The Producer’s Guide to Saying Yes: Why A Producer Will Make Your Film

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The Producer’s Guide to Saying Yes: Why A Producer Will Make Your Film

The most important thing any writer should know is how to get a producer to fall in love with their script. There is no magic or absolute answer to that question, but there are plenty of practical guidelines to be gleaned from producers. Here at ScriptArsenal, we know a good deal of producers, and have learned a thing or two about what it takes for them to commit to a screenplay.

Give them a reason to give a damn. This is the most important guideline. Producing movies is a huge pain in the neck. It takes a long time. By agreeing to try and produce your script, what a producer is really saying is, “I care about this so much that I’m going to listen to people tell me ‘no’ for literally years to get this movie made.” Whatever genre you are writing in, invest your story with emotional urgency. Why do you care enough to write this script? Emphasize that in your screenplay again and again. It’s infinitely more important than plot. Is the story personal to you? Do you believe in the message of your script? Is it something you are absolutely dying to see onscreen? If the answer to any of these questions is no, it might be time to reassess your project.

Give them a way to get a movie star. Even in 2019, in the age of the streaming wars, movie stars still matter. There are a finite number of movie stars. Those movie stars have plenty of offers, coming in every single day. Why should they agree to star in your script, vs. anyone else’s? Consider that the single factor most likely to make or break most scripts being produced or not is the ability to attach a meaningful star. Is your protagonist complex and contradictory? Do they have a huge character arc? Do they have a strongly defined point-of-view about the world? Do they challenge the audience to keep up with them? Do they scare the audience? Should the audience fall in love with them?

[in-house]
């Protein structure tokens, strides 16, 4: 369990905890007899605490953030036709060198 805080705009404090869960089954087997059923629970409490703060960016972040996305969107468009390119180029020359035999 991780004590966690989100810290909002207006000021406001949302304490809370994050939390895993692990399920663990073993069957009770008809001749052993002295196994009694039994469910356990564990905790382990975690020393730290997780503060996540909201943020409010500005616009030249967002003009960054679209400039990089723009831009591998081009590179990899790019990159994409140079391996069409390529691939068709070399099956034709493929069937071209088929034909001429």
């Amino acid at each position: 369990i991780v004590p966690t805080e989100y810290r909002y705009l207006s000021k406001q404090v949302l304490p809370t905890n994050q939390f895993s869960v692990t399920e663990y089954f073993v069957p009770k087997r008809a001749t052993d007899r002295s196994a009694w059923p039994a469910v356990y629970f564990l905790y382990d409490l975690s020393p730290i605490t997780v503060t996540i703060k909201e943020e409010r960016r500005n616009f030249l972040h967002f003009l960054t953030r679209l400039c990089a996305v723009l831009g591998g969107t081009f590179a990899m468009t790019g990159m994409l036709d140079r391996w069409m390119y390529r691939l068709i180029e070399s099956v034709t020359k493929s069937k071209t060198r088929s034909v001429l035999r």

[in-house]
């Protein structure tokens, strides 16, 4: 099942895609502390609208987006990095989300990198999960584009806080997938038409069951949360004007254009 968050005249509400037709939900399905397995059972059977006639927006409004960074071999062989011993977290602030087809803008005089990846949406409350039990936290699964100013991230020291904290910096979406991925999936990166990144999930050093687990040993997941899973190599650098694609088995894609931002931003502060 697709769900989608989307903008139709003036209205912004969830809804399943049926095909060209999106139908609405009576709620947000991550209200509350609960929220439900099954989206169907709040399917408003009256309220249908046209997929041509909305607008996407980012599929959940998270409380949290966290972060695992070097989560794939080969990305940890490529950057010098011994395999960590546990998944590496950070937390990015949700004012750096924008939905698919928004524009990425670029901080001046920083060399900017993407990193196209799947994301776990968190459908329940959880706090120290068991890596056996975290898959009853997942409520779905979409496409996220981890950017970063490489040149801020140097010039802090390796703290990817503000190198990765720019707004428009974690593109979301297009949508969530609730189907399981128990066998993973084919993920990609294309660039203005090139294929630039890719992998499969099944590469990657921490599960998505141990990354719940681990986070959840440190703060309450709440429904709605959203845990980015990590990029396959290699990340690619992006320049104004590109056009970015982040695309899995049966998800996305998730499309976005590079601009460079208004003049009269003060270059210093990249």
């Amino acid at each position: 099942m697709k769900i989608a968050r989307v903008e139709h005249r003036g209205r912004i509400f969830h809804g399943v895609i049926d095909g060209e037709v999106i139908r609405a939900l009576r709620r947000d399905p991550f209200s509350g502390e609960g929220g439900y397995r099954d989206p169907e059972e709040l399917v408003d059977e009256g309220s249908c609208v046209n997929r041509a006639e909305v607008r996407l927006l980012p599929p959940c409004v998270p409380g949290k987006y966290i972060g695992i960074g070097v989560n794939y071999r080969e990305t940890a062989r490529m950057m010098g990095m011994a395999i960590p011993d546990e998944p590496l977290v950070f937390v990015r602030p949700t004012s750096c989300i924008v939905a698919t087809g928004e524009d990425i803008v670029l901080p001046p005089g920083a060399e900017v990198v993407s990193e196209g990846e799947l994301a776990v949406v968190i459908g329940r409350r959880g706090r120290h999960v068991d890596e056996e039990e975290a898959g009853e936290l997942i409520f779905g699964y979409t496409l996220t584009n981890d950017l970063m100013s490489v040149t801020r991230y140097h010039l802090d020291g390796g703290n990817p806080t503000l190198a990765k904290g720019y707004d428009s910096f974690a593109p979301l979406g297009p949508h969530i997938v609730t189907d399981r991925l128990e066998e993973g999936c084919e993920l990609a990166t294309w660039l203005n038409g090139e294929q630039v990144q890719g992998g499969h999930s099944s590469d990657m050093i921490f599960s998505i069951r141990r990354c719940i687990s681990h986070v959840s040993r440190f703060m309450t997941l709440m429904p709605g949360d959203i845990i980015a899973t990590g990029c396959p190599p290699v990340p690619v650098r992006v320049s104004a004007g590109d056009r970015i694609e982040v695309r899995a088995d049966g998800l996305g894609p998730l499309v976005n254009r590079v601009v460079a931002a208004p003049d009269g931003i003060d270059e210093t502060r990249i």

Do not be weird for weirdness sake. Originality is hugely important in screenwriting. There’s a difference between originality and shooting yourself in the foot. Screenplays with no one dominant genre, no clear protagonist, no clear antagonist, a vague, undefined structure, or bizarre shifts in tone might be unique, but they’re also very easy for a producer to pass on.

Grab them from the first page. The descriptor “slow burn” is applicable to many stellar films. But in screenwriting, it can sometimes be a nice way to say, “boring.” If a script does not demand a producer’s attention on the first page, and particularly the first 15 pages, it’s almost certainly already dead in the water. Take your best shot upfront. Saving the strongest, highest conflict material for the back third of a screenplay is a great way to lose a producer’s interest.

Correspond your budget to reality. The world still needs 200-million-dollar tentpole pictures. But in 2019, those are 99.99% based on well-known intellectual property. A great thriller, horror or sci-fi script that can be made for 5, 10, or 20 million dollars has infinitely more potential financiers than any script that must be made for north of 50 million dollars. 

How do you design to your scripts to make producers say yes? Let us know in the comments below. 

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